Younger or Older: Study Links Apparent Age to Disease Risk

A study conducted by researchers Dutch found that apparent age – just how old you appear to be – may be linked to your risk of developing diseases.

Published in a scientific journal British Journal of Dermatologythe article stated that people who they look younger they actually have a 24% lower risk of developing certain health conditions.

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“The fact that older physical appearance is linked to disease risk is something that has been linked for some time because we know that the habits and factors that cause systemic aging, i.e. body as a whole, are by far the most common. However, until the publication of this major scientific article, we did not have well-done studies linking these two factors”, explains Natasha Crepaldi, resident professor of dermatology at the Federal University of Mato Grosso (UFMT) and member of the Brazilian Society of Dermatology (SBD).

Image: Shutterstock/Kotin

The study selected 2,679 people, aged 51 to 87, of European descent, and took high-resolution photos for comparison. Participants were instructed not to use any creams, makeup, or aids that could enhance or obscure the true appearance of their skin.

In a panel, the images were analyzed and ages assigned to them without any additional information, only with an age scale that placed the volunteer within a five-year variable (called perceived age – PI) – five years older or less. .

Next, researchers compare perceived age to actual age and identify differences in age and age-related diseases such as cardiovascular problemspulmonary, renal, bone, neurocognitive and ophthalmological.

Younger appearance, lower risk of disease

According to the results, those who appeared to be five years younger than they actually were had fewer records (24%) of four types of disease, including osteoporosis and hearing loss.

A 15% reduction in the incidence of chronic obstructive pulmonary disease (COPD) was also observed, as well as 16% fewer cases of cataracts, which cause blurry vision. The cognitive functioning of this part of the participants was also found to be better.

Image: Shutterstock/Natali_Mis

For all of these conditions, scientists have a possible explanation for why they affect older-looking people in higher percentages:

  • Osteoporosis: the older appearance of the skin, caused by the decrease in the production of skin fibroblasts and collagen, may also be linked to the simultaneous decrease in osteoblasts, responsible for the lower bone density – i.e. one thing leads to another.

Another possibility is that “osteoporosis may be associated with facial bone loss, causing an older appearance,” they wrote in the study.

  • Cataract: in advanced age, the main cause of cataracts, are added smoking and exposure to the sun, two practices that accelerate skin aging.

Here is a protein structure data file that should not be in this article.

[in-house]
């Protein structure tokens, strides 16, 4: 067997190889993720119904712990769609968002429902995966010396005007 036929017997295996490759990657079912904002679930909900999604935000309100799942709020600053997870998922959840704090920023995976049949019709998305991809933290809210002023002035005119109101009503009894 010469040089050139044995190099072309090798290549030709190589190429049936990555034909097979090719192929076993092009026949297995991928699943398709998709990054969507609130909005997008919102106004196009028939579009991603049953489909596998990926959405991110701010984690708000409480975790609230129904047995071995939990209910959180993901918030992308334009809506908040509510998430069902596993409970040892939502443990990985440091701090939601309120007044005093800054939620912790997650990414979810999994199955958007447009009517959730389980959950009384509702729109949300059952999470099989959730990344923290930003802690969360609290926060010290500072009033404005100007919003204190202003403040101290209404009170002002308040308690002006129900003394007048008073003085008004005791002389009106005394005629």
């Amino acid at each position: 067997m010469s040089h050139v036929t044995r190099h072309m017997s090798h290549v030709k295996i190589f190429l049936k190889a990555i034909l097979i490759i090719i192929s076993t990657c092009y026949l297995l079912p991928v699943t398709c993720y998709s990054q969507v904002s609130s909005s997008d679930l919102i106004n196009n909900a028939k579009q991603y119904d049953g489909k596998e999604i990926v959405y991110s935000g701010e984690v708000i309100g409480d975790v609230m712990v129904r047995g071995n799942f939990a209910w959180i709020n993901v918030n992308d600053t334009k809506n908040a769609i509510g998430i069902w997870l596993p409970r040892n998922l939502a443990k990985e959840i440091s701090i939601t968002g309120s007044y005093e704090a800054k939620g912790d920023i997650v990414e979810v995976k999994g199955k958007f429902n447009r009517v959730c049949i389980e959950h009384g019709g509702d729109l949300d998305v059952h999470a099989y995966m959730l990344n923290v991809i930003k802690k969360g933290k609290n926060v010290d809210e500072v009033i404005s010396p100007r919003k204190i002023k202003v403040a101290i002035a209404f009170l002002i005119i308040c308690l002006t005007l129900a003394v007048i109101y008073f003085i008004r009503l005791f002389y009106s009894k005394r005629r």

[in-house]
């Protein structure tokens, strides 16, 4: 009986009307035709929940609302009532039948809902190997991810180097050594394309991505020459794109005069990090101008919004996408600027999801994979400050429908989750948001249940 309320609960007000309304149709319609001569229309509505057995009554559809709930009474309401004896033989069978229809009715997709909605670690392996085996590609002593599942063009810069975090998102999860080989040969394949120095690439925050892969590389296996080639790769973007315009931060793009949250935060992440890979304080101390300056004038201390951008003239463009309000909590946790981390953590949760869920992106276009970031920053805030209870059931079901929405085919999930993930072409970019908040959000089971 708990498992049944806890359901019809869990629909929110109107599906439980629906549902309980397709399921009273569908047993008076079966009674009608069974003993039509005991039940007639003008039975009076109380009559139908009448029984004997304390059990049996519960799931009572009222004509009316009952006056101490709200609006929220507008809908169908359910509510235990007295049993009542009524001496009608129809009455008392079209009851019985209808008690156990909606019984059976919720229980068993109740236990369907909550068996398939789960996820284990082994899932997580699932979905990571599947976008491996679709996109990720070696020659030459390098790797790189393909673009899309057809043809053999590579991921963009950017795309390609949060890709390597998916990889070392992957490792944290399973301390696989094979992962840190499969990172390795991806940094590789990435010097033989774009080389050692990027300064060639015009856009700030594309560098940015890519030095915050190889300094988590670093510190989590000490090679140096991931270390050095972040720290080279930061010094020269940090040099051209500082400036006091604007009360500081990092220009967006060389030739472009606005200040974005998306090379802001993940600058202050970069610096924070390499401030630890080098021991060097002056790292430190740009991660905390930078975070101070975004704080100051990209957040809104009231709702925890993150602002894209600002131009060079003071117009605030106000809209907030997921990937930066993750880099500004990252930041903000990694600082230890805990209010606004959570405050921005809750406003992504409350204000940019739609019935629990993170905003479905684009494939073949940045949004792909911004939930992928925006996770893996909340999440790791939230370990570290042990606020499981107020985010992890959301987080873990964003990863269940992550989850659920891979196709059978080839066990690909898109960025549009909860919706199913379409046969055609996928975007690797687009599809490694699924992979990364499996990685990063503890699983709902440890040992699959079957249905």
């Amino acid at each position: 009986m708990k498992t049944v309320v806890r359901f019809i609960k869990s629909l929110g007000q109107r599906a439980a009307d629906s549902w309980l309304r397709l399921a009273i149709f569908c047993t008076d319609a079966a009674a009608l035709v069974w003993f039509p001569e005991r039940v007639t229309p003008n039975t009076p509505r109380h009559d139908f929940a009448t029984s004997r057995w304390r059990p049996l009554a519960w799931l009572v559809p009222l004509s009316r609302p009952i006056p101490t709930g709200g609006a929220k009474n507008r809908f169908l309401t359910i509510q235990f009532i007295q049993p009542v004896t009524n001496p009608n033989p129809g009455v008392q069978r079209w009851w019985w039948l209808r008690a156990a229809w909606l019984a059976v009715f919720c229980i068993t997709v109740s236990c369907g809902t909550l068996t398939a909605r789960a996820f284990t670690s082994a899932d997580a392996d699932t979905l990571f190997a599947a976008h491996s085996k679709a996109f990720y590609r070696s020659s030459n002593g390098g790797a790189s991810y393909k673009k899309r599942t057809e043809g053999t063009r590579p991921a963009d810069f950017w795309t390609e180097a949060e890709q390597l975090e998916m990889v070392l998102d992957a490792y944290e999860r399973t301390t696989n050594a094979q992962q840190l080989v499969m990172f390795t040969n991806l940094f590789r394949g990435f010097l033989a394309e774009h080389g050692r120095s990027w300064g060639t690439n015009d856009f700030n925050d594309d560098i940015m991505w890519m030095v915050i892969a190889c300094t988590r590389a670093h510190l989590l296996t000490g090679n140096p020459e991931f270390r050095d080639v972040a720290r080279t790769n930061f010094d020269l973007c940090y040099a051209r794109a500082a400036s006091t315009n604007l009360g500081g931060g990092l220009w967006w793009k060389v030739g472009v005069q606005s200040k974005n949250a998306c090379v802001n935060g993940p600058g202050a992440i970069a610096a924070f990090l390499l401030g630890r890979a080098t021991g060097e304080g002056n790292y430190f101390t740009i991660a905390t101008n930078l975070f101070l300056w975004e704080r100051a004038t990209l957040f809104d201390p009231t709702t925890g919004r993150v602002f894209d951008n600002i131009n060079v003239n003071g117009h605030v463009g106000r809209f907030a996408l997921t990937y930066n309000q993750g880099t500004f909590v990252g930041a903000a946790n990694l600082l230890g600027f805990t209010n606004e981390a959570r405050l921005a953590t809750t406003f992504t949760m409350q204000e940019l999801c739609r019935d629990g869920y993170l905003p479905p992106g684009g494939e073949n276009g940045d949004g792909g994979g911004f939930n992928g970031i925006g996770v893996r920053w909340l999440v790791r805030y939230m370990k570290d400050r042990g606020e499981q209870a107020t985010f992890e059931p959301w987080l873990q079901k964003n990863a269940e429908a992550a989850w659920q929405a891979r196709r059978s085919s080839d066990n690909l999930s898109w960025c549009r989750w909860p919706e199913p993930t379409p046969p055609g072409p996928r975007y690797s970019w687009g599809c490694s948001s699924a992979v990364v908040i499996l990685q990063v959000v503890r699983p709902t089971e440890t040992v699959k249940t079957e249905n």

• COPD: the same smoking factor works for lung problems. However, the researchers noted that there were other factors, as even people who didn’t smoke and didn’t look older were also at risk for the diagnosis.

Second-hand smoke, air pollution, and exposure to substances at work were taken into account, as all “have also been associated with skin aging.”

  • Hearing loss: was also related to lifestyle. “However, in our analysis, we did not correct for a vital factor, noise exposure, due to lack of data. This may capture the link between youthful appearance and less age-related hearing loss. , as less outdoor work probably means less occupational exposure to UV rays (sunlight) and noise.

Skin aging is also linked to cellular aging and shorter telomere length – a structure that protects the genetic material in each cell’s chromosomes. Shortening, which occurs naturally with age, is what causes the immune system to age, as well as other parts of the body, and is linked to the onset of disease.

“It is known that skin cell senescence (aging) is associated with shorter telomere length. And when they shorten, because they are poorly protected, the cells do not renew themselves properly and their functions are compromised, affecting the functioning of all the organs of the body,” explained Crepaldi.

It should be emphasized that telomeres are considered the key to aging and, according to experts, lifestyle changes help maintain their health; exercise and the adoption of a healthy diet are the basis. There are studies that also link emotional health, such as stress, to the shortening of this protection, which wears out.

In summary, the team concluded that “both physical and cognitive health are associated with facial appearance, highlighting PI (perceived age) as a biomarker of morbidities and indicating that a person’s appearance can be used as a sign additional clinic in physical assessment”.

With information from O GLOBO

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